Updated: Tuesday, 19th February 2019 @ 6:14am

Breaking the first rule of Fight Club: Cult classic kicks off Manchester library film series

Breaking the first rule of Fight Club: Cult classic kicks off Manchester library film series

| By Matt Mallinson

Forget the first rule of Fight Club; you’ll want to tell everyone to visit Manchester’s Central Library when Grimm Up North kicks off its series of literary adaptations a week tonight.

The horror film festival organisers will launch their series of screenings at the famous building in St Peter's Square on Thursday March 26 with 1999 cult classic Fight Club.

It will be followed the week after by a showing of 2000 psychological horror American Psycho. Each will be accompanied by a talk from a guest speaker, who will discuss what makes the film culturally significant as well as discussing their literary roots.

Rachid M’Rabty, a PhD student in English Literature at Manchester Metropolitan University is the guest speaker for Fight Club.

The film, directed by Academy Award nominee David Fincher, tells the tale of the meeting between a dull soap salesman (Edward Norton) and an eccentric criminal (Brad Pitt) who introduces him to a new form of therapy: the Fight Club.

Mr M’Rabty explained to MM why he feels the film is still such a cult classic today, summing it up as its ability to exemplify ‘the failings and trappings of the contemporary Western world’.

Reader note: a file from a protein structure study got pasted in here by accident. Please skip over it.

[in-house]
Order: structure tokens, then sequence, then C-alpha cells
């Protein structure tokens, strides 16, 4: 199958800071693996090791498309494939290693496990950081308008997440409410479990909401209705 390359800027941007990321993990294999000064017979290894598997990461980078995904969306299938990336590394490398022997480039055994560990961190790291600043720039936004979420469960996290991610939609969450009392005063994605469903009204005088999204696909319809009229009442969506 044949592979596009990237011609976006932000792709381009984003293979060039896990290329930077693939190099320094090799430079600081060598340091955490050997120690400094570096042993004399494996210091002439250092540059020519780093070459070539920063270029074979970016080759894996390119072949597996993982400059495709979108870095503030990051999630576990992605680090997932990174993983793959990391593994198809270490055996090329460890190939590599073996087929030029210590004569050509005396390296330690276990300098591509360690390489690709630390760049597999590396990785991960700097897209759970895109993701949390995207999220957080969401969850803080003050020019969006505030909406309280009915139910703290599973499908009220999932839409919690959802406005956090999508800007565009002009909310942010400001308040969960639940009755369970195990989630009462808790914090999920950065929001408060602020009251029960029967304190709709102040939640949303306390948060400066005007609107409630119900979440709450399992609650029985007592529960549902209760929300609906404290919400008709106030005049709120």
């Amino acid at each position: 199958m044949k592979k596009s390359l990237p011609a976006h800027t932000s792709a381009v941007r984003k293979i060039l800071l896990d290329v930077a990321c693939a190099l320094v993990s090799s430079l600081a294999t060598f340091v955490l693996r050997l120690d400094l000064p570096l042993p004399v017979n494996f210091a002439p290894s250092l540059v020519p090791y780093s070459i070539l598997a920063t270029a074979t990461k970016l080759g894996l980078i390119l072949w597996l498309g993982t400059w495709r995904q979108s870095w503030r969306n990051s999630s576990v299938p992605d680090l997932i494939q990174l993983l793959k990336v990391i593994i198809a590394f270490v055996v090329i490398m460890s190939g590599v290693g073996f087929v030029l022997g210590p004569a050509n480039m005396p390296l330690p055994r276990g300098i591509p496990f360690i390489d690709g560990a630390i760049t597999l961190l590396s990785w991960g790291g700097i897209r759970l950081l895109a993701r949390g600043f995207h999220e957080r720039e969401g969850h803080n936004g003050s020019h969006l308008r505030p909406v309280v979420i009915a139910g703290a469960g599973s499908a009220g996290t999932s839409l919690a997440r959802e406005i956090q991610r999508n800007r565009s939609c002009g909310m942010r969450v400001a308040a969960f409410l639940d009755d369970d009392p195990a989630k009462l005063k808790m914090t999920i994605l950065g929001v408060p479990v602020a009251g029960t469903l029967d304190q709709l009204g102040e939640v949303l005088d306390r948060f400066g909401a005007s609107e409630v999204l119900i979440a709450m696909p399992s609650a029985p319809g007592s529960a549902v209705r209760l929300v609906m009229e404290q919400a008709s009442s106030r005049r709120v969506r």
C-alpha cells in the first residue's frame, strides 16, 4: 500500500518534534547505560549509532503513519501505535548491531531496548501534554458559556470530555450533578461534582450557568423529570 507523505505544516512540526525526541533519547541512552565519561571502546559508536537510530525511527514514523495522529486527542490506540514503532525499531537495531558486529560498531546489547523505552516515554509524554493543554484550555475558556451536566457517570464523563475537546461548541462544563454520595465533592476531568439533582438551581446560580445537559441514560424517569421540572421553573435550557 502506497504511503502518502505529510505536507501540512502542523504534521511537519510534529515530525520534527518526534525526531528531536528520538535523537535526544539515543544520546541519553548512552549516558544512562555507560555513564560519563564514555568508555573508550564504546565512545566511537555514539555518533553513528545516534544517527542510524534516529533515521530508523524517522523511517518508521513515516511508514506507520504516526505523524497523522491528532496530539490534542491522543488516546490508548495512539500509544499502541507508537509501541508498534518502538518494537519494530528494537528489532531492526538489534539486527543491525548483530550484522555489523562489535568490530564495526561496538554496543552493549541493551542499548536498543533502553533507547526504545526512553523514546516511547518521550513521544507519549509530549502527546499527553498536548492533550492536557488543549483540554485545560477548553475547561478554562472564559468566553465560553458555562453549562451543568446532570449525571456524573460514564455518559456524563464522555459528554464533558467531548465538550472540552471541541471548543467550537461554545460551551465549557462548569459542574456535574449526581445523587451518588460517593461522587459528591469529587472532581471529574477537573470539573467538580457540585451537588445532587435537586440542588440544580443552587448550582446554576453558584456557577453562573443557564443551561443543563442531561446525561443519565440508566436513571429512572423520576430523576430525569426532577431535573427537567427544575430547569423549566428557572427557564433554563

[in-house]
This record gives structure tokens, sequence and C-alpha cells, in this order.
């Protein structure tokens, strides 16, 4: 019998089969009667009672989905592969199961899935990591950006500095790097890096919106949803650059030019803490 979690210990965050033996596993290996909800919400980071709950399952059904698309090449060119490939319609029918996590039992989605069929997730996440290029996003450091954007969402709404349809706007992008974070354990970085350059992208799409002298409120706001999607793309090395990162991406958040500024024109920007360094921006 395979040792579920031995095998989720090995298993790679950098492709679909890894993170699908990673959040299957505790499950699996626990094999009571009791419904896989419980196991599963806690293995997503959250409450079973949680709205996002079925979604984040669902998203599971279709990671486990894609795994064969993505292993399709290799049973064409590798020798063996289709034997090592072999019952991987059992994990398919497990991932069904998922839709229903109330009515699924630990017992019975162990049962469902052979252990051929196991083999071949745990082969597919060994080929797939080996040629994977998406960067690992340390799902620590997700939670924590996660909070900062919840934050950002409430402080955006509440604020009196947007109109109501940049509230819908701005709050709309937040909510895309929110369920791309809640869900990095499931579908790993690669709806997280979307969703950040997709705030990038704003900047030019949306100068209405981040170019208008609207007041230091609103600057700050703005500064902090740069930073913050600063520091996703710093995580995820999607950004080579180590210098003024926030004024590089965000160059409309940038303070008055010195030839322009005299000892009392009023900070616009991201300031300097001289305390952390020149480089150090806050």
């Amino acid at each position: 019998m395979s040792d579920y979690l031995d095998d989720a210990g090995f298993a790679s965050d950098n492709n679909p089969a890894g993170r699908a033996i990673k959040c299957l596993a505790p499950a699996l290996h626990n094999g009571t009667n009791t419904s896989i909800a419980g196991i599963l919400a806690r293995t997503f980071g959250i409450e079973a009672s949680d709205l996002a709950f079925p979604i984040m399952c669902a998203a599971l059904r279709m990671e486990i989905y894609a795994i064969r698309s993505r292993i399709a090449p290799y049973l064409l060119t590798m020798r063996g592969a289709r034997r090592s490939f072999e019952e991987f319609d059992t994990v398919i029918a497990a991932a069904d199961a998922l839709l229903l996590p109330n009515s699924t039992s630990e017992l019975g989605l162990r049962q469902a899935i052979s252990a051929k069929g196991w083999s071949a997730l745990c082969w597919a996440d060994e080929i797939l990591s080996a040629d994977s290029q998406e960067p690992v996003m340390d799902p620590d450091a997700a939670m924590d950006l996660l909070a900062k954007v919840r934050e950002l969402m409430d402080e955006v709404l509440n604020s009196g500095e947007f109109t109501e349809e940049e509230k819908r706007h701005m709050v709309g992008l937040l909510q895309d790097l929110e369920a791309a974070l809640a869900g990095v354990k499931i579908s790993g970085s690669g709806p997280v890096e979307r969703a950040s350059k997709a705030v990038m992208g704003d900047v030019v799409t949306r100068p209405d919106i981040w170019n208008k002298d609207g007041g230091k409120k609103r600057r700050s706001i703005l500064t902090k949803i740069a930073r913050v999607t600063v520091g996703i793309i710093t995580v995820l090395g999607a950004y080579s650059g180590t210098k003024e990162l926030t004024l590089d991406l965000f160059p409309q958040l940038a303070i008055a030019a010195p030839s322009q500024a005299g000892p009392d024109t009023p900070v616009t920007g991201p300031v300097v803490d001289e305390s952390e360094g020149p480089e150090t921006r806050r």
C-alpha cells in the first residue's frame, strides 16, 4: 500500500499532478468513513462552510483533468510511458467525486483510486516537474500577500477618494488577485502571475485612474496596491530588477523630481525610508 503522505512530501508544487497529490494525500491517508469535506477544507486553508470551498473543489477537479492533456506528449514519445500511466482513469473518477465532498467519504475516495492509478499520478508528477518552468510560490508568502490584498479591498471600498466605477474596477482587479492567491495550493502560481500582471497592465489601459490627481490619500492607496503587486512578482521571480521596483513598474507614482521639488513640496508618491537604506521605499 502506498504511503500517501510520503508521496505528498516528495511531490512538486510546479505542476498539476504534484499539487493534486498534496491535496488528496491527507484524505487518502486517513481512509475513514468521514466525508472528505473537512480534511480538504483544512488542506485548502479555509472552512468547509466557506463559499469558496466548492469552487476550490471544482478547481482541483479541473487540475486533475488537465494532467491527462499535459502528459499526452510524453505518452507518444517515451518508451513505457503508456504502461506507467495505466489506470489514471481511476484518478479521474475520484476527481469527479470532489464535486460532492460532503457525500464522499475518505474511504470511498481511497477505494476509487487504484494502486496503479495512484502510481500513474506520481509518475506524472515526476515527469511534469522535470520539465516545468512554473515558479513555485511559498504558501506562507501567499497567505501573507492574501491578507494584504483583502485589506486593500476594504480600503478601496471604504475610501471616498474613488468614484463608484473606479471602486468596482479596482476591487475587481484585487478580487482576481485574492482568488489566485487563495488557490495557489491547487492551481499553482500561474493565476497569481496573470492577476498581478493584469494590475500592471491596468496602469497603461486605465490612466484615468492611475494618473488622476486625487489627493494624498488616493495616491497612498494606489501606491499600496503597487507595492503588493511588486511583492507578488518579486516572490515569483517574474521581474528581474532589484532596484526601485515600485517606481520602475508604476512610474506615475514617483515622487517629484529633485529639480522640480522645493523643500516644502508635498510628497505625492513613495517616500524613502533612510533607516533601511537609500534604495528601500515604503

He said: “In their violent and destructive fantasies of mischief, mayhem and social bonding, the ‘Fight Clubbers’ tap into a rebellious, transgressive energy to resist and challenge contemporary culture and participate towards a vision of a society that is prepared to stand up against the onslaughts of the modern world.

“I think at some level, we all want to identify with that – now more importantly than ever as we are increasingly apathetic to the cultural, economic and political situations we find ourselves in.”

'FAILINGS AND TRAPPINGS OF WESTERN WORLD': PhD student Rachid M’Rabty says we all want to identify with the film 
(© 20th Century Fox, via YouTube, with thanks)

He believes one of the hardest elements in adapting the novel would have been making the film’s shocking ending convincing.

“Successfully capturing the plot twist at the end which is pivotal to the storyline, without the audience rejecting it as completely ridiculous would’ve been a challenge,” he said.

“In fact, this was the author’s big concern throughout production – to which David Fincher responded, ‘if they’re still in the theatre, they’ll stay with it!’

“In the end I think the scene in the film where all is revealed stays true to the novel and the audience goes along with it.”

But the PhD student was less positive about the second film to be screened, describing it as poorly adapted.

“Credit to Harron for trying to turn one of the most unfilmable novels I can think of into a film – and it does have a few moments I did particularly enjoy,” he said.

“Bale’s performance was great, particularly his movements and enthusiasm talking about Huey Lewis and the News before putting an axe through Allen’s head – but overall it doesn’t have the same impact as the novel.

“Although having said that, I do think the novel is overrated too.”

Mr M’Rabty highlighted The Great Gatsby, directed by Baz Luhrmann and starring Leonardo DiCaprio, as an adaptation which failed to meet expectations.

“It was all too slick and stylish and, for me, it didn’t capture the dark aspects of the American Dream that the book did.”

Taking the position of guest speaker for American Psycho is Sorcha Ní Fhlainn, a lecturer in Film Studies and Contemporary American Literature at Manchester Metropolitan University.